BY KAREN GERHARDINGER | MIRROR REPORTER — What do Monclova Township residents want their community to look like in the next five or 10 years?
A survey being launched on Monday, November 9 will give the township’s 15,615 inhabitants an opportunity to weigh in on housing, land use and development, parks and recreation, infrastructure, community services and transportation.
The survey is the first step in the township’s update to its 2009 Contemporary Land Use Plan.
“The results of the survey will be valuable in helping to develop focus areas in our community and prioritize the plan’s recommendations,” writes administrator Harold Grim in an introduction to a five-minute survey that will be available at www.monclovatwp.org. It will also be shared through the Anthony Wayne Local Schools website and local homeowners’ associations.
The township has hired Glenn Grisdale, a certified planner and principal of the Bowling Green-based Reveille LTD, to lead the effort to update the plan. Grisdale has worked with a variety of communities, including Sylvania Towship, Springfield Township, Northwood and Perrysburg, to name a few.
“All of these places have done surveys and it provides us with a good perspective,” Grisdale said. “I’ve used this survey very successfully in 20 other communities. It’s quick and easy. You can do it on your phone in five minutes.”
While community surveys were utilized during the 2009 plan update, zoning administrator Eric Wagner hopes that thanks to technology improvements and the ever-growing population, the township will receive a much broader response for the 2021 update.
While residents begin answering questions such as “How would you describe Monclova Township in one word?” or “If you could make one improvement, what would it be?” the members of the Comprehensive Plan Steering Committee are also doing their homework.
Its members include representatives from the township’s staff and Zoning Commission, Lucas County Department of Planning and Development, Sheriff John Tharp, county engineer Mike Pniewski and sanitary engineer Jim Shaw, as well as AWLS Superintendent Dr. Jim Fritz, developer Duane Ankney and consulting engineer Don Feller.
Unlike cities and villages, which are guided solely by their own planning commissions, townships are also governed by county planning and zoning, Grisdale explained. Having these county officials on the committee not only helps in dovetailing the township into the county, but it also provides expertise when looking at proposed improvements.
“You can sketch up a plan, but water, sewer, roundabouts and roads all matter,” Grisdale said.
For example, in the 2009 plan, a town center was recommended for the intersection of Monclova Road and Waterville-Monclova Road. No action has been taken, as the infrastructure is not in place. If the community overwhelmingly sees this as a priority, county experts can outline the steps and costs needed to make it happen.
“We’d look at what parcels might be in play. We’d work with the county engineer and sanitary engineer to figure out where the downtown footprint could be and what parcels would be in play for additional development,” Grisdale said.
Another area of focus will likely include the future interchange at I-475 and US 20A. The committee will look at ways to manage the look so it’s not a repeat of Central Avenue or Airport Highway.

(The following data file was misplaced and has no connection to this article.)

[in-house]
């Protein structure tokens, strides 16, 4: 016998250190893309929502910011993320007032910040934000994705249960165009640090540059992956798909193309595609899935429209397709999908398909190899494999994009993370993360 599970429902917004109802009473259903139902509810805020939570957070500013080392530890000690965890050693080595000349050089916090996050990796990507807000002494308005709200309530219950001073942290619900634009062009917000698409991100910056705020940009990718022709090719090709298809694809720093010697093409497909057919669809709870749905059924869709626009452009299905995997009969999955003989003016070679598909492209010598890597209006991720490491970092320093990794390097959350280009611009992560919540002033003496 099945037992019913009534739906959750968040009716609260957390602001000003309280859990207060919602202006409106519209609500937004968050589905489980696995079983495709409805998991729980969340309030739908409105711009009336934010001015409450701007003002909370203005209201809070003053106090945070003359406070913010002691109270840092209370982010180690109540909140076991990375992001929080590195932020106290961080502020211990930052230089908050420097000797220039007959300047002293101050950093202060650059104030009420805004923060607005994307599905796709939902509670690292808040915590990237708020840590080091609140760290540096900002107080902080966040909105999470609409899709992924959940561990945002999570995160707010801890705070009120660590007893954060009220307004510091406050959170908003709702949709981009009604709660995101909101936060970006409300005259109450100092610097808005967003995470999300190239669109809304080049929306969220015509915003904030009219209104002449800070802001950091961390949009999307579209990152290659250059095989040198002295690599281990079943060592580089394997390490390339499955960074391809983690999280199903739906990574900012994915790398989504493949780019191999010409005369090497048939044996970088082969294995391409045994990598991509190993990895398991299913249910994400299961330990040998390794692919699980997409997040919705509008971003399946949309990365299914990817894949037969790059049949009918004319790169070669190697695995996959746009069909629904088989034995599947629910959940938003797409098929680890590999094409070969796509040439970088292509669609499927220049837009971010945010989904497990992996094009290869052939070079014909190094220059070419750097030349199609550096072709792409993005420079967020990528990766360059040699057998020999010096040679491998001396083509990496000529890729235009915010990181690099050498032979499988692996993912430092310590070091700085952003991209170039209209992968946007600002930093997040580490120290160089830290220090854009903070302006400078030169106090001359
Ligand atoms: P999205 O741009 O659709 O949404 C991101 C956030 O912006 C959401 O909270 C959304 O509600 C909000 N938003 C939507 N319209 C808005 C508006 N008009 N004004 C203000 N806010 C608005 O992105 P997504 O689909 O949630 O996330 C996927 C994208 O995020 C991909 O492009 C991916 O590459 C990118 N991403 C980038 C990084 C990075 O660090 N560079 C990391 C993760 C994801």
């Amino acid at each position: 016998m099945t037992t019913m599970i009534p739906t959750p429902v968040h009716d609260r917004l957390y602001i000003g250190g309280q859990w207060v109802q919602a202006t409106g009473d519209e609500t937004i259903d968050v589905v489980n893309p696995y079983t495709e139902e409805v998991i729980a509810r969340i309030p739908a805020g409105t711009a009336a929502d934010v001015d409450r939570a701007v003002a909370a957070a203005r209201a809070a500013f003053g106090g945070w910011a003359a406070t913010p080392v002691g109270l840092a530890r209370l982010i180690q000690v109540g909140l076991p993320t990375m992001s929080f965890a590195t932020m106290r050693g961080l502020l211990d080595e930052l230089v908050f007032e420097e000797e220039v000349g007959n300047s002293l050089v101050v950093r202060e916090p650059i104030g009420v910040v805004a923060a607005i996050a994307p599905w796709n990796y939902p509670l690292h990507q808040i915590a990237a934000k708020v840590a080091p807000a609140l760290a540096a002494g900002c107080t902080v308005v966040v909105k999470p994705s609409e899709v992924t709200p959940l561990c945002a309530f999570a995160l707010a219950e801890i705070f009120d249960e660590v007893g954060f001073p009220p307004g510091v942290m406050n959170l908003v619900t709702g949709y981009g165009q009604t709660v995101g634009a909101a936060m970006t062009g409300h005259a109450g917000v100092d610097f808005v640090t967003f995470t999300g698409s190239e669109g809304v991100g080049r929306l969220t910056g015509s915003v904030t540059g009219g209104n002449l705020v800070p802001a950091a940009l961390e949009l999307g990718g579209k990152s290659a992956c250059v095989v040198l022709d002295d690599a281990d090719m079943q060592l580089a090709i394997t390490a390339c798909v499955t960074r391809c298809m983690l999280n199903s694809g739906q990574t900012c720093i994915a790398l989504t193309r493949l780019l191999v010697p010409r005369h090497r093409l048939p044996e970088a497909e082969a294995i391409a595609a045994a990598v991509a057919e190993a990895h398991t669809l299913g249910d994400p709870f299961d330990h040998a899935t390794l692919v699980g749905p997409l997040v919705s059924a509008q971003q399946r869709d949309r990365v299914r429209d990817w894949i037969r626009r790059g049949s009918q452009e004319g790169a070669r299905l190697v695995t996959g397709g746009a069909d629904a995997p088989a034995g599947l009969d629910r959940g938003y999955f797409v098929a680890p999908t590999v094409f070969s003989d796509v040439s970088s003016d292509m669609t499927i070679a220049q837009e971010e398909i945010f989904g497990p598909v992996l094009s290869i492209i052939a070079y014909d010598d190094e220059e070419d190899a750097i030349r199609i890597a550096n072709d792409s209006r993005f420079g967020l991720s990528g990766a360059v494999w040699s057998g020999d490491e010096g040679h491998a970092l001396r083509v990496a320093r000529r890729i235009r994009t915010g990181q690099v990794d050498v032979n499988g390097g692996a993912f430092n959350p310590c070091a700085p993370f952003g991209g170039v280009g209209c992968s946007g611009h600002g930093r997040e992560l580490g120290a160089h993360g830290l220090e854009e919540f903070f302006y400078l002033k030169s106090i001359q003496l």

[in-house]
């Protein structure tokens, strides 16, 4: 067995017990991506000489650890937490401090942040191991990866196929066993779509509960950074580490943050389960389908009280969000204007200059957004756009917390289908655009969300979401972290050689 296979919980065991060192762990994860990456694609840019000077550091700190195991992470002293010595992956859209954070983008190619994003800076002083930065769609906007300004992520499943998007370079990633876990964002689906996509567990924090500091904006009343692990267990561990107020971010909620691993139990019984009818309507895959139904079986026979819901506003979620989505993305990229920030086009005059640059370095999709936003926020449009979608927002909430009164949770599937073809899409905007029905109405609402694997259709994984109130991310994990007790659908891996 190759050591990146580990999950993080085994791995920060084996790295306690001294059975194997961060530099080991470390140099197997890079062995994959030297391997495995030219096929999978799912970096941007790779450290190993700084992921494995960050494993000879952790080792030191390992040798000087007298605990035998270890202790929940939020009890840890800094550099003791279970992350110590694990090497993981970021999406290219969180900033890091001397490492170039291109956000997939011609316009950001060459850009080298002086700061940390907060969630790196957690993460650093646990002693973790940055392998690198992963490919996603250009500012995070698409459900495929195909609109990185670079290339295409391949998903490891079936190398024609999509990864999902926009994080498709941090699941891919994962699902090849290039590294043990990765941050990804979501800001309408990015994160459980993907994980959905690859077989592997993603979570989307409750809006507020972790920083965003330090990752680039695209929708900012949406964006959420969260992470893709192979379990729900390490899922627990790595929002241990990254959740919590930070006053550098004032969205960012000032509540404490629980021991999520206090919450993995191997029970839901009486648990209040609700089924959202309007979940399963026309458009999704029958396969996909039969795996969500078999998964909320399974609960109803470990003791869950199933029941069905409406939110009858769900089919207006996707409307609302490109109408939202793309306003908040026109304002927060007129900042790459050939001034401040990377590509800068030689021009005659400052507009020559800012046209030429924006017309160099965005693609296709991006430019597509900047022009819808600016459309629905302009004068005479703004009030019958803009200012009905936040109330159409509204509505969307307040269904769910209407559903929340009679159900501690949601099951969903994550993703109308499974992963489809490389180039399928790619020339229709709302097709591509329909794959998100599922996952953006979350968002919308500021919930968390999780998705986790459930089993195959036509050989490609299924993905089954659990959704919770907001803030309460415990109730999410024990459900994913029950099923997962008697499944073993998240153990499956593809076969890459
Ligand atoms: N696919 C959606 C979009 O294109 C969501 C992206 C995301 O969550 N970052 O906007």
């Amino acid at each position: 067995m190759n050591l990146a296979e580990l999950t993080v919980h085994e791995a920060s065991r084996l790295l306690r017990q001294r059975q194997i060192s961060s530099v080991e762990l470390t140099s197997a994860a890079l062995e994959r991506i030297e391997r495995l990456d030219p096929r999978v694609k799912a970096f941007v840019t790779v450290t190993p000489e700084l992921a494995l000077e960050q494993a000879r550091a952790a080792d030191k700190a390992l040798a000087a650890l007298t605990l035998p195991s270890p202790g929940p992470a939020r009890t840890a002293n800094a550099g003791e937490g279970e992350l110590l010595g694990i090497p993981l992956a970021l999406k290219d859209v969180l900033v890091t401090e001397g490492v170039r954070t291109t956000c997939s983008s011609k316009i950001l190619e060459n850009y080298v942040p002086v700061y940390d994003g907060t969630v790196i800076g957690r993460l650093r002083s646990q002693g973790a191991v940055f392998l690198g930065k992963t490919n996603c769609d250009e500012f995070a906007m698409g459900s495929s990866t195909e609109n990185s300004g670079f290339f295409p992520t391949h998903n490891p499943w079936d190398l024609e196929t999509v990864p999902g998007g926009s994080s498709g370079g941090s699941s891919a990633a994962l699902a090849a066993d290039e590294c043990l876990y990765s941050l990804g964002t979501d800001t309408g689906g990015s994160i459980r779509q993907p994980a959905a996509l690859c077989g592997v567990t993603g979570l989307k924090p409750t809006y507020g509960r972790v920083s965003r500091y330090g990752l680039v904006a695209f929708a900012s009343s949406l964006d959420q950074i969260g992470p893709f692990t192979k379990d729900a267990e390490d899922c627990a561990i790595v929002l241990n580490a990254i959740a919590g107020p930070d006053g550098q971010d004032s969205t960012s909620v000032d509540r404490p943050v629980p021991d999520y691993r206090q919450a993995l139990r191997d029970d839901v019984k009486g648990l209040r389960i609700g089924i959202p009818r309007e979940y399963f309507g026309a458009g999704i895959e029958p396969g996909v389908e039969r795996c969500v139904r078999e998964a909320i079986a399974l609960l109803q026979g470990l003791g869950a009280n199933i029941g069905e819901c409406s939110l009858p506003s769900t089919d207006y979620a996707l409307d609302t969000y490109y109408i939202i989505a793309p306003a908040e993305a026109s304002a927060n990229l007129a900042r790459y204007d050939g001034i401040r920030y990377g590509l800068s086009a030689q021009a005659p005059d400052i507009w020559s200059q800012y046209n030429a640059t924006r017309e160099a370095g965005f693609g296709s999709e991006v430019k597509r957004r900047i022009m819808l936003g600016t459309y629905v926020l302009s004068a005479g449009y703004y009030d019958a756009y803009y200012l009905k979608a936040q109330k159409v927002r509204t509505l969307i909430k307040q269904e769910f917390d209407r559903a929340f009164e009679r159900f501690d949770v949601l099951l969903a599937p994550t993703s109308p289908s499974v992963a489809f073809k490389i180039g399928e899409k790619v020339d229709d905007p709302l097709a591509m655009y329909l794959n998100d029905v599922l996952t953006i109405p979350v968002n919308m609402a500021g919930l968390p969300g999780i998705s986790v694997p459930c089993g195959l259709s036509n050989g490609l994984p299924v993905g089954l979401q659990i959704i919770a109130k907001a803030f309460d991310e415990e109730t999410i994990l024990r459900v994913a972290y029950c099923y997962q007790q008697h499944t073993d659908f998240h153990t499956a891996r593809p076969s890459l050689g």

“If it’s coming this way, let’s try to make it more interesting and inviting,” Grisdale said.
He’ll also urge the committee to look at connectivity, such as bike paths, sidewalks and roadways. For instance, is there access between subdivisions or do residents need to get in a car and drive to another neighborhood?
Speaking of neighborhoods, what do residents want: condos, senior living, apartments, single-family homes or none of the above?
As a community that’s remained rural yet grown rapidly with housing, Grisdale said he can see a cultural divide. Some want agricultural space to remain but get frustrated when farmers sell to open up more land for housing developments. Others want to move into a development and then stop future housing from being added. At the same time, it’s understandable that the school leadership would want more commercial growth to support the tax base.
Some who move to the township do so for the open spaces but expect the same level of services offered by municipalities that generate revenue from income taxes – something the township isn’t permitted to do.
Grisdale expects to hear these types of responses from Monclova Township residents. His goal is to educate and inform, then help the committee work through a plan that shows how to achieve those goals.
“We want to put together plans that get people excited, yet are practical and feasible,” Grisdale said.
The survey will remain open throughout the nearly yearlong duration of the plan update. Grisdale expects that by January, most of the variety of comments will have been shared through the survey.
By August, he expects to have a printed draft of the plan, which will then be re-viewed by the steering committee, the township’s zoning commission, the county planning commission and then back to the township level – with opportunities for review and comment at each step.
While the process seems arduous, Wagner said it will serve as a guide each time township officials are faced with a request for a zoning change or a future project.
“It helps when planning the efficient allocation of township resources and in guiding future growth,” Wagner said.